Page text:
On my Saturday ride through town I chanced upon this rally in front of the Linn County Courthouse, one of many across the country inspired more or less by opposition to the Trump administration's policies and displeasure with the president himself.
I took a few photos, but I didn't stick around. It was cold and windy, and I wanted to keep moving. So after picking up a handout of song lyrics -- one number was attributed to the "Resistance Revival Chorus" -- I took off.
At the time the speaker's theme, I gathered, was the controversy over the people who were children when their parents brought them to this country illegally. "We're all immigrants," read one of the picket signs in the crowd, factually faulty since most of the 320 million or so inhabitants of America were born in this country, and many of the actual immigrants did their immigrating by following the law.
Still, it does seem puzzling that a reasonable solution for the "DACA" cohort ("Deferred Action on Childhood Arrivals") has proved so hard to achieve. It would clearly be unreasonable to force all those people, who don't have a country other than this one, to go somewhere else. The solution is for Congress to pass -- rather than have the president decree, as was done by Obama -- some kind of DACA program and provide a way for the people affected to work toward citizenship by taking certain steps.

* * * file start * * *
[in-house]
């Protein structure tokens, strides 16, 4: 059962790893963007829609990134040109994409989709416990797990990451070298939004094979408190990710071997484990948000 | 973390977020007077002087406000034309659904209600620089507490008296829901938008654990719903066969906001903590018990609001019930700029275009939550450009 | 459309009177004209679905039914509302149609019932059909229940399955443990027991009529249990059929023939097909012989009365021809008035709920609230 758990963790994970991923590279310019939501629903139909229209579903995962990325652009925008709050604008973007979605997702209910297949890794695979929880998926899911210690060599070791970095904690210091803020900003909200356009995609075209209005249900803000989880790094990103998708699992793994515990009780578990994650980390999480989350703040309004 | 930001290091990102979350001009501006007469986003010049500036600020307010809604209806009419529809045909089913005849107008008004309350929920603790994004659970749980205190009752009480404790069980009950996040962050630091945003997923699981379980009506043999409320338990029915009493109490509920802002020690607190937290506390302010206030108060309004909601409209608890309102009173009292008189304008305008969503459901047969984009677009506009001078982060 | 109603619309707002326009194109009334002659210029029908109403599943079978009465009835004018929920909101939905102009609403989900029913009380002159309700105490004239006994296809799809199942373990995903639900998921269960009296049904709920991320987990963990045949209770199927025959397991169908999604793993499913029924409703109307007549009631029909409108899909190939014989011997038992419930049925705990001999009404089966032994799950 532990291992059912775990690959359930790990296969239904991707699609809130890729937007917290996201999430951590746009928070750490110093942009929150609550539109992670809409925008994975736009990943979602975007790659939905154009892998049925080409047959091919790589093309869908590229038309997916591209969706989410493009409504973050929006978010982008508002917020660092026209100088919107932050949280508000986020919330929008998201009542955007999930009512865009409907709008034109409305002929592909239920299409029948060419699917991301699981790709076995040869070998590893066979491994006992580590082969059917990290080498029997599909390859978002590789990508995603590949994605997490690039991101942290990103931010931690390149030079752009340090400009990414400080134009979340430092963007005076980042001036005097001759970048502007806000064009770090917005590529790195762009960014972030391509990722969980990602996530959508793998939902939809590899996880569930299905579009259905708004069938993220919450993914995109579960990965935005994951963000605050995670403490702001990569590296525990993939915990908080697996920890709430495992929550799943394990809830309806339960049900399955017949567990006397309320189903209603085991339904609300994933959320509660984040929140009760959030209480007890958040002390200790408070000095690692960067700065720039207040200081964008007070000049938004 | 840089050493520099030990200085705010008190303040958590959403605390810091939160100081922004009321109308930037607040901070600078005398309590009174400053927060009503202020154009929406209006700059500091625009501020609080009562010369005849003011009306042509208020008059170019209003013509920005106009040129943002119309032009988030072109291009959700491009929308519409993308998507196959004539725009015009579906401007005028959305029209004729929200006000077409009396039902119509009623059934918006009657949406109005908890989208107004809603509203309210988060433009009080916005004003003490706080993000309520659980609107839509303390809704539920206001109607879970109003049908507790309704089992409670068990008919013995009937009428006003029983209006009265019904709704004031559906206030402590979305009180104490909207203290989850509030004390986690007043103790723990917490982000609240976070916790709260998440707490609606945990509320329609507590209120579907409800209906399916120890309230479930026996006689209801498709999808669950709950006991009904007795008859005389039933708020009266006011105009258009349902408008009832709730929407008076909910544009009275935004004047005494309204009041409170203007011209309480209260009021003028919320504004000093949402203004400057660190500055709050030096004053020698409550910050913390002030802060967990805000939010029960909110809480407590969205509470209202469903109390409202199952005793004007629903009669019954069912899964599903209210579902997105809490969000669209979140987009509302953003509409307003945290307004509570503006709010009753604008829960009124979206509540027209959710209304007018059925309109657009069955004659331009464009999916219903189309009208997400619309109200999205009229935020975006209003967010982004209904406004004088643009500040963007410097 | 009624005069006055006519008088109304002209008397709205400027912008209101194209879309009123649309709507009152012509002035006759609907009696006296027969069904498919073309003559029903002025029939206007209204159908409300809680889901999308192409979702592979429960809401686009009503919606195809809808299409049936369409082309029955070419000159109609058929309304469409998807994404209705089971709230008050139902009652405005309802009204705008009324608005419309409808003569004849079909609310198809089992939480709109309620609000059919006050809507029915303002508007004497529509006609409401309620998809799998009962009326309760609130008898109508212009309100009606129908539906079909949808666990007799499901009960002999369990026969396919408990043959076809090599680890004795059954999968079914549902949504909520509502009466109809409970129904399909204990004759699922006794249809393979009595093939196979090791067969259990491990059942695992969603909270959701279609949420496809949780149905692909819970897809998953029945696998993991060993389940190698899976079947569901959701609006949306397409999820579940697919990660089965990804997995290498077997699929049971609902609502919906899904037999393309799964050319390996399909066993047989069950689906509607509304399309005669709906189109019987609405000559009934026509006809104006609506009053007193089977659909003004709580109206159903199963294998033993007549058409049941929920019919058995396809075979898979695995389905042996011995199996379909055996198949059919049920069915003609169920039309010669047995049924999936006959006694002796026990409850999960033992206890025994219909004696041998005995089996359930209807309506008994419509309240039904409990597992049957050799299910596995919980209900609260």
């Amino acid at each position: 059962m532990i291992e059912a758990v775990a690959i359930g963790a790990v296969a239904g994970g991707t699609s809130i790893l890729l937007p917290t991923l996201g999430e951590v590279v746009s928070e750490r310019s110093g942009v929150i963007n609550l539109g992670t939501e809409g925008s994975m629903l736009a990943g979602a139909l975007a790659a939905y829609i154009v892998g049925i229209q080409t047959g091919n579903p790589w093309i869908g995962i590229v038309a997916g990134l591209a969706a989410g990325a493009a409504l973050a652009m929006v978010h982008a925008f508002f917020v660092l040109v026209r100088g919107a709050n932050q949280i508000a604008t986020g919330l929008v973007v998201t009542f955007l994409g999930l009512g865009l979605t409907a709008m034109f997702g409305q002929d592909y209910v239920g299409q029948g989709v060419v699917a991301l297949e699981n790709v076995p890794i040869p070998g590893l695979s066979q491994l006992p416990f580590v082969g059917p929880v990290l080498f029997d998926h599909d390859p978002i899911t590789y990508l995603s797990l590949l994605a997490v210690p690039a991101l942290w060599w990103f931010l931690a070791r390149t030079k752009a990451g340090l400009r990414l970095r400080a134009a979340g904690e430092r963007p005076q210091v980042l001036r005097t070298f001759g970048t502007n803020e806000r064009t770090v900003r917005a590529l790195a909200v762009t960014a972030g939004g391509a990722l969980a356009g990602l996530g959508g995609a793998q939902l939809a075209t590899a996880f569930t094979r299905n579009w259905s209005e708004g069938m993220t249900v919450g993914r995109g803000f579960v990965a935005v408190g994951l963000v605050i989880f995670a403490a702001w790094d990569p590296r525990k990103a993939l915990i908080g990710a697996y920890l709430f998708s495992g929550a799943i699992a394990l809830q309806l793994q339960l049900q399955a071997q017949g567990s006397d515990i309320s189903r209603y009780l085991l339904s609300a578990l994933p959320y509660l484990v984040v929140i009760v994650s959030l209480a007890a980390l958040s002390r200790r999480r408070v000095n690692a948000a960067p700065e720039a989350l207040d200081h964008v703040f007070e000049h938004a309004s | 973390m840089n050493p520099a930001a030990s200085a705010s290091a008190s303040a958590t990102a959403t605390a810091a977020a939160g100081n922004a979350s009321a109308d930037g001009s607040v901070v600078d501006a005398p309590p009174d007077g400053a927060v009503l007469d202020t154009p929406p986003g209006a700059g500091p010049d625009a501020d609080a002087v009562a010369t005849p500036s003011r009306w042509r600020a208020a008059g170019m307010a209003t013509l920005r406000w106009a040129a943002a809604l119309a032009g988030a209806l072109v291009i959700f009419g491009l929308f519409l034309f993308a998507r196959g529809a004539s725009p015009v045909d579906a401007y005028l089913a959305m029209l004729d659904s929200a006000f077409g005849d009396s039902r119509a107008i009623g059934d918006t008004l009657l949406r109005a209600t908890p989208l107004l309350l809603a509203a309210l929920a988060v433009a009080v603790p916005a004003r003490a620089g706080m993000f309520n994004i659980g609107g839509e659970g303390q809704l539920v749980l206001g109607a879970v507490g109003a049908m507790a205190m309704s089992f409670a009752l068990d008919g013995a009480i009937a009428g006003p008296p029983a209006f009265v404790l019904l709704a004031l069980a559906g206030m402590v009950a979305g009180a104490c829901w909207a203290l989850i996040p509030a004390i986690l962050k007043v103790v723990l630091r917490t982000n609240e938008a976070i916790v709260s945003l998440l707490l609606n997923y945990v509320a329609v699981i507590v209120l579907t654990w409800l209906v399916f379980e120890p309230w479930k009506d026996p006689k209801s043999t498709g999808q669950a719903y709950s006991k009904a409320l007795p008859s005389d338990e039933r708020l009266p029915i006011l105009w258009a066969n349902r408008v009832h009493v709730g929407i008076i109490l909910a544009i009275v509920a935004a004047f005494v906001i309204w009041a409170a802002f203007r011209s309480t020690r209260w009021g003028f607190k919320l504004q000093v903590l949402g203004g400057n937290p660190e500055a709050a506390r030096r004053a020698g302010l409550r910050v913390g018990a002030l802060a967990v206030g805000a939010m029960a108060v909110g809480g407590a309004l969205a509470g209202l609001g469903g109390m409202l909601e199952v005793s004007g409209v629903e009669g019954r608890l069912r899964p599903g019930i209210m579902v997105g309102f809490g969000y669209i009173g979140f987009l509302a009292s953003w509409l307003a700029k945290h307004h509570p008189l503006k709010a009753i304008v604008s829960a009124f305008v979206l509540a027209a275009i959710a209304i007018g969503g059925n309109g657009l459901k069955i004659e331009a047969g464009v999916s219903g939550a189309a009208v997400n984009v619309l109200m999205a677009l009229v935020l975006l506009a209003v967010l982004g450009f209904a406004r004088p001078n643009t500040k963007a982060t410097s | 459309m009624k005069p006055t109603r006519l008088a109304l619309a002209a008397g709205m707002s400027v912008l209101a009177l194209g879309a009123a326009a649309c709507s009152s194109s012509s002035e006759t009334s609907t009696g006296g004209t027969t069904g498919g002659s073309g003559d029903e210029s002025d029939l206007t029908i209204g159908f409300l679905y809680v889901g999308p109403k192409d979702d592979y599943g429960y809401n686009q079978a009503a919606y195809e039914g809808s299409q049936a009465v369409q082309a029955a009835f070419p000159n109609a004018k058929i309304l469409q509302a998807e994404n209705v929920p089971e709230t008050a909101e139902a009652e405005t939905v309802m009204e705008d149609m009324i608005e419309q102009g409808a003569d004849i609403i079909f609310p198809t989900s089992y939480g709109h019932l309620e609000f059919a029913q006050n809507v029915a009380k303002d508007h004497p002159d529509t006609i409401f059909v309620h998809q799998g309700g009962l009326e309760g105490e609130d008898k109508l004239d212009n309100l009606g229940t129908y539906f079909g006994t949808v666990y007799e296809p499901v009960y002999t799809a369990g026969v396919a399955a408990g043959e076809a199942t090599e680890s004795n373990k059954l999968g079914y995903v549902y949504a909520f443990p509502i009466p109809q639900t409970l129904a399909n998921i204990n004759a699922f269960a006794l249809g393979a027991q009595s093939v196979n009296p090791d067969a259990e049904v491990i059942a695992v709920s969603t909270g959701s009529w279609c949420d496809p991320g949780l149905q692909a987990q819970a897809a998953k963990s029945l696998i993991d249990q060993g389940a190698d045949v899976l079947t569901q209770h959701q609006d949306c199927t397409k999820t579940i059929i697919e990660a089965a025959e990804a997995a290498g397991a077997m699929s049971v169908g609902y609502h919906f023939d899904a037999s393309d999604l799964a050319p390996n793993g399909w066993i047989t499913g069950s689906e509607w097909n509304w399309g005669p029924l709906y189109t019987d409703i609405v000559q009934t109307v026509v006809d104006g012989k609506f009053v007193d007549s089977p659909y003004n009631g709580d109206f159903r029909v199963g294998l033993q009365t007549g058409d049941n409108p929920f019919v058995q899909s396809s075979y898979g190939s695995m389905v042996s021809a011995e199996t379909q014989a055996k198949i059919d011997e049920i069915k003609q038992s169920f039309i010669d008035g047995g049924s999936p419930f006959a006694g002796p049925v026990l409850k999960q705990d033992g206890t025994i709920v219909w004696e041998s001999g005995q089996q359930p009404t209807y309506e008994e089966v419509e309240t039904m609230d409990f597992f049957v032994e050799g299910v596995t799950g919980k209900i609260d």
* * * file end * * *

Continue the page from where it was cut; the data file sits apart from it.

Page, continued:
There were plenty of other picket signs. Some fairly invited a comeback. For instance:
"Make America care about facts again." Again? Did we ever care about facts? Seems to me that often propaganda and emotion steered events as far back as you care to look.
"Nothing great about hate." Who said there was?
"Together we rise." Maybe, unless we all screw up and together we fall.
My favorite: "I think, therefore I am." Hard to improve on this dictum, which is just as clever today as when René Descartes wrote "cogito ergo sum" in 1637.
There were a couple of signs I hesitate to quote. What they showed is that some of his critics are no more dedicated to etiquette in language than the president they mock. (hh)